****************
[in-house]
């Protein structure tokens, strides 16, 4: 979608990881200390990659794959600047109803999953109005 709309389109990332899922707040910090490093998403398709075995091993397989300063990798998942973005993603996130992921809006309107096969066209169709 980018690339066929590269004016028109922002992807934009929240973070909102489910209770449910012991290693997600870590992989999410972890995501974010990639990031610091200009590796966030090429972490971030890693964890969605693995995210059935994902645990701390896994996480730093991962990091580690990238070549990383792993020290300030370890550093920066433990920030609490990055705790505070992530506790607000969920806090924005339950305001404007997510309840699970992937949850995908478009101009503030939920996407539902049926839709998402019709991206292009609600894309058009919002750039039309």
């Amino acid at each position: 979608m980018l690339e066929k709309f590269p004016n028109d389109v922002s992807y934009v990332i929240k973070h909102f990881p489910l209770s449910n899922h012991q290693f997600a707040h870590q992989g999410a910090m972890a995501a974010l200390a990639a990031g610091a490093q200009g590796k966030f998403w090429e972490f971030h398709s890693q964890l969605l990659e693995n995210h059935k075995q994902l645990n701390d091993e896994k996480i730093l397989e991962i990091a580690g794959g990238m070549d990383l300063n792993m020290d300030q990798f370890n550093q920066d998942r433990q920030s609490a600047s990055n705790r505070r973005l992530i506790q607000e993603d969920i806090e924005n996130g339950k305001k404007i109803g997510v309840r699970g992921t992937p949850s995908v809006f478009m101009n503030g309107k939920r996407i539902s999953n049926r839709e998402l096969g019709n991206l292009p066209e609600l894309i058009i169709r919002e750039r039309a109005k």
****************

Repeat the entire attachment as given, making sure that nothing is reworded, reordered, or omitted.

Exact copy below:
[in-house]
């Protein structure tokens, strides 16, 4: 979608990881200390990659794959600047109803999953109005 709309389109990332899922707040910090490093998403398709075995091993397989300063990798998942973005993603996130992921809006309107096969066209169709 980018690339066929590269004016028109922002992807934009929240973070909102489910209770449910012991290693997600870590992989999410972890995501974010990639990031610091200009590796966030090429972490971030890693964890969605693995995210059935994902645990701390896994996480730093991962990091580690990238070549990383792993020290300030370890550093920066433990920030609490990055705790505070992530506790607000969920806090924005339950305001404007997510309840699970992937949850995908478009101009503030939920996407539902049926839709998402019709991206292009609600894309058009919002750039039309």
């Amino acid at each position: 979608m980018l690339e066929k709309f590269p004016n028109d389109v922002s992807y934009v990332i929240k973070h909102f990881p489910l209770s449910n899922h012991q290693f997600a707040h870590q992989g999410a910090m972890a995501a974010l200390a990639a990031g610091a490093q200009g590796k966030f998403w090429e972490f971030h398709s890693q964890l969605l990659e693995n995210h059935k075995q994902l645990n701390d091993e896994k996480i730093l397989e991962i990091a580690g794959g990238m070549d990383l300063n792993m020290d300030q990798f370890n550093q920066d998942r433990q920030s609490a600047s990055n705790r505070r973005l992530i506790q607000e993603d969920i806090e924005n996130g339950k305001k404007i109803g997510v309840r699970g992921t992937p949850s995908v809006f478009m101009n503030g309107k939920r996407i539902s999953n049926r839709e998402l096969g019709n991206l292009p066209e609600l894309i058009i169709r919002e750039r039309a109005k």